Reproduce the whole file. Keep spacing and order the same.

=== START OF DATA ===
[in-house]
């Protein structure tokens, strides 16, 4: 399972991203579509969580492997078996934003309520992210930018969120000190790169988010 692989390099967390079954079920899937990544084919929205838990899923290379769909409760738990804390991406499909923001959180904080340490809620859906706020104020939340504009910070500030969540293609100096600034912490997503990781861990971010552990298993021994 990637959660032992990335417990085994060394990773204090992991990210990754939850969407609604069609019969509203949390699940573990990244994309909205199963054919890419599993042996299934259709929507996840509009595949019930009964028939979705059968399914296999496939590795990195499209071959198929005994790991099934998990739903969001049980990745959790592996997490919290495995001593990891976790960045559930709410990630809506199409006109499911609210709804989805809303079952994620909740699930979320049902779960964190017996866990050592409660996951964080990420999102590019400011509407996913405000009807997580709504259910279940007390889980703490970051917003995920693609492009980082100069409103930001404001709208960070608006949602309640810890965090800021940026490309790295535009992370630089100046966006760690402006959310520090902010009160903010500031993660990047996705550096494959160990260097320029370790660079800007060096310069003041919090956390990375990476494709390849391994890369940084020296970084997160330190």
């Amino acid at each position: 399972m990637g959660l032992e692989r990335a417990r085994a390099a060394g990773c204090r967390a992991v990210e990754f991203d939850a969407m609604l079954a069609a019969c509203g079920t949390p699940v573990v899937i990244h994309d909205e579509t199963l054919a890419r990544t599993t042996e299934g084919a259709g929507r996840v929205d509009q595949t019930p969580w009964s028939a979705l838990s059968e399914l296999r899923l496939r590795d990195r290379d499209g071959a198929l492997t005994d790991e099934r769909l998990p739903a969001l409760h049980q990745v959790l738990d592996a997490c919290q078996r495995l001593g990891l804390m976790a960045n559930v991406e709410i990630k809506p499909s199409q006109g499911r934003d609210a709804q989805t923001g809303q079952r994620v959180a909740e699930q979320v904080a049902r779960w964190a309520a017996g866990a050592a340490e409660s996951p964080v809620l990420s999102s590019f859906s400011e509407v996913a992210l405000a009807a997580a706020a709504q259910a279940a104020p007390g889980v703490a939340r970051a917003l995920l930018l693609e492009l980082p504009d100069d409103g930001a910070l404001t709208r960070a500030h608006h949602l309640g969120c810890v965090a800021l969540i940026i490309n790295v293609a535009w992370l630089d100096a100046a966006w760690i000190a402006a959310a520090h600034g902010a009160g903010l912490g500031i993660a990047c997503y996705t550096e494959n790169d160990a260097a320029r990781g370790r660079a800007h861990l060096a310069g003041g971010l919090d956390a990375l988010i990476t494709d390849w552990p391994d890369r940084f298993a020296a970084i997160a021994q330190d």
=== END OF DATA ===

[in-house]
């Protein structure tokens, strides 16, 4: 399972991203579509969580492997078996934003309520992210930018969120000190790169988010 692989390099967390079954079920899937990544084919929205838990899923290379769909409760738990804390991406499909923001959180904080340490809620859906706020104020939340504009910070500030969540293609100096600034912490997503990781861990971010552990298993021994 990637959660032992990335417990085994060394990773204090992991990210990754939850969407609604069609019969509203949390699940573990990244994309909205199963054919890419599993042996299934259709929507996840509009595949019930009964028939979705059968399914296999496939590795990195499209071959198929005994790991099934998990739903969001049980990745959790592996997490919290495995001593990891976790960045559930709410990630809506199409006109499911609210709804989805809303079952994620909740699930979320049902779960964190017996866990050592409660996951964080990420999102590019400011509407996913405000009807997580709504259910279940007390889980703490970051917003995920693609492009980082100069409103930001404001709208960070608006949602309640810890965090800021940026490309790295535009992370630089100046966006760690402006959310520090902010009160903010500031993660990047996705550096494959160990260097320029370790660079800007060096310069003041919090956390990375990476494709390849391994890369940084020296970084997160330190």
């Amino acid at each position: 399972m990637g959660l032992e692989r990335a417990r085994a390099a060394g990773c204090r967390a992991v990210e990754f991203d939850a969407m609604l079954a069609a019969c509203g079920t949390p699940v573990v899937i990244h994309d909205e579509t199963l054919a890419r990544t599993t042996e299934g084919a259709g929507r996840v929205d509009q595949t019930p969580w009964s028939a979705l838990s059968e399914l296999r899923l496939r590795d990195r290379d499209g071959a198929l492997t005994d790991e099934r769909l998990p739903a969001l409760h049980q990745v959790l738990d592996a997490c919290q078996r495995l001593g990891l804390m976790a960045n559930v991406e709410i990630k809506p499909s199409q006109g499911r934003d609210a709804q989805t923001g809303q079952r994620v959180a909740e699930q979320v904080a049902r779960w964190a309520a017996g866990a050592a340490e409660s996951p964080v809620l990420s999102s590019f859906s400011e509407v996913a992210l405000a009807a997580a706020a709504q259910a279940a104020p007390g889980v703490a939340r970051a917003l995920l930018l693609e492009l980082p504009d100069d409103g930001a910070l404001t709208r960070a500030h608006h949602l309640g969120c810890v965090a800021l969540i940026i490309n790295v293609a535009w992370l630089d100096a100046a966006w760690i000190a402006a959310a520090h600034g902010a009160g903010l912490g500031i993660a990047c997503y996705t550096e494959n790169d160990a260097a320029r990781g370790r660079a800007h861990l060096a310069g003041g971010l919090d956390a990375l988010i990476t494709d390849w552990p391994d890369r940084f298993a020296a970084i997160a021994q330190d």